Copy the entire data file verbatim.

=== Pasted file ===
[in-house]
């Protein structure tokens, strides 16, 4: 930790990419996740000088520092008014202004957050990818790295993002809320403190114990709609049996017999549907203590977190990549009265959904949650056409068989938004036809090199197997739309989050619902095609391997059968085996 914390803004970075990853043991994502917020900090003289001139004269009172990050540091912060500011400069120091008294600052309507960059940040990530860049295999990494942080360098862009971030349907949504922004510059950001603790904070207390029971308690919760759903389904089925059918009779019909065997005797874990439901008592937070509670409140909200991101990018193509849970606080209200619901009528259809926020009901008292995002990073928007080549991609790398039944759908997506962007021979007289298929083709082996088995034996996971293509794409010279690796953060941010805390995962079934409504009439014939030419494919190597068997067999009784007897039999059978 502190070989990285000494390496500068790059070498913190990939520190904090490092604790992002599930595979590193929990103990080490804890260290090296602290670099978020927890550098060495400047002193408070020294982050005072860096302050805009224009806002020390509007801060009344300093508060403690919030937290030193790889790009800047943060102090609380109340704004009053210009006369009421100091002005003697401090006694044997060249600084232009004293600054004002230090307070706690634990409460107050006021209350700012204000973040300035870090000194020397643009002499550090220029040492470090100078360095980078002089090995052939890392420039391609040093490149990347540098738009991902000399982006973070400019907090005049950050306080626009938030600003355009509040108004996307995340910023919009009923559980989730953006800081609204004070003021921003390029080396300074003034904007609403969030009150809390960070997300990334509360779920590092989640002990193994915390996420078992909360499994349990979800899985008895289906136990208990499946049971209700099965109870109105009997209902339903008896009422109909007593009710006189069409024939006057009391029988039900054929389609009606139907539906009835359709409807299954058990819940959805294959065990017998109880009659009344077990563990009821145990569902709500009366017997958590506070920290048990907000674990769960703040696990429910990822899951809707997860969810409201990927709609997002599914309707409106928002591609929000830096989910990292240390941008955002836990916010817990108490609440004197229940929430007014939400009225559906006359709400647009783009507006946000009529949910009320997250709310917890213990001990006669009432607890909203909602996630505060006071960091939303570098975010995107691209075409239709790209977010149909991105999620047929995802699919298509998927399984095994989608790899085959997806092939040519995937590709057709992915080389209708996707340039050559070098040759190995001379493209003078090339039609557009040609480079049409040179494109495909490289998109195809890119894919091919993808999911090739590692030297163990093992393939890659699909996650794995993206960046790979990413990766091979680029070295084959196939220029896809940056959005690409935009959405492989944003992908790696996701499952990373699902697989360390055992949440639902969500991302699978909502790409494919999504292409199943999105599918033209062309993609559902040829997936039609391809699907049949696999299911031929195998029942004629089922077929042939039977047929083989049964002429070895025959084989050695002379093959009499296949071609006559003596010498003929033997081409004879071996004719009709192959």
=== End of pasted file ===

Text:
[in-house]
């Protein structure tokens, strides 16, 4: 930790990419996740000088520092008014202004957050990818790295993002809320403190114990709609049996017999549907203590977190990549009265959904949650056409068989938004036809090199197997739309989050619902095609391997059968085996 914390803004970075990853043991994502917020900090003289001139004269009172990050540091912060500011400069120091008294600052309507960059940040990530860049295999990494942080360098862009971030349907949504922004510059950001603790904070207390029971308690919760759903389904089925059918009779019909065997005797874990439901008592937070509670409140909200991101990018193509849970606080209200619901009528259809926020009901008292995002990073928007080549991609790398039944759908997506962007021979007289298929083709082996088995034996996971293509794409010279690796953060941010805390995962079934409504009439014939030419494919190597068997067999009784007897039999059978 502190070989990285000494390496500068790059070498913190990939520190904090490092604790992002599930595979590193929990103990080490804890260290090296602290670099978020927890550098060495400047002193408070020294982050005072860096302050805009224009806002020390509007801060009344300093508060403690919030937290030193790889790009800047943060102090609380109340704004009053210009006369009421100091002005003697401090006694044997060249600084232009004293600054004002230090307070706690634990409460107050006021209350700012204000973040300035870090000194020397643009002499550090220029040492470090100078360095980078002089090995052939890392420039391609040093490149990347540098738009991902000399982006973070400019907090005049950050306080626009938030600003355009509040108004996307995340910023919009009923559980989730953006800081609204004070003021921003390029080396300074003034904007609403969030009150809390960070997300990334509360779920590092989640002990193994915390996420078992909360499994349990979800899985008895289906136990208990499946049971209700099965109870109105009997209902339903008896009422109909007593009710006189069409024939006057009391029988039900054929389609009606139907539906009835359709409807299954058990819940959805294959065990017998109880009659009344077990563990009821145990569902709500009366017997958590506070920290048990907000674990769960703040696990429910990822899951809707997860969810409201990927709609997002599914309707409106928002591609929000830096989910990292240390941008955002836990916010817990108490609440004197229940929430007014939400009225559906006359709400647009783009507006946000009529949910009320997250709310917890213990001990006669009432607890909203909602996630505060006071960091939303570098975010995107691209075409239709790209977010149909991105999620047929995802699919298509998927399984095994989608790899085959997806092939040519995937590709057709992915080389209708996707340039050559070098040759190995001379493209003078090339039609557009040609480079049409040179494109495909490289998109195809890119894919091919993808999911090739590692030297163990093992393939890659699909996650794995993206960046790979990413990766091979680029070295084959196939220029896809940056959005690409935009959405492989944003992908790696996701499952990373699902697989360390055992949440639902969500991302699978909502790409494919999504292409199943999105599918033209062309993609559902040829997936039609391809699907049949696999299911031929195998029942004629089922077929042939039977047929083989049964002429070895025959084989050695002379093959009499296949071609006559003596010498003929033997081409004879071996004719009709192959």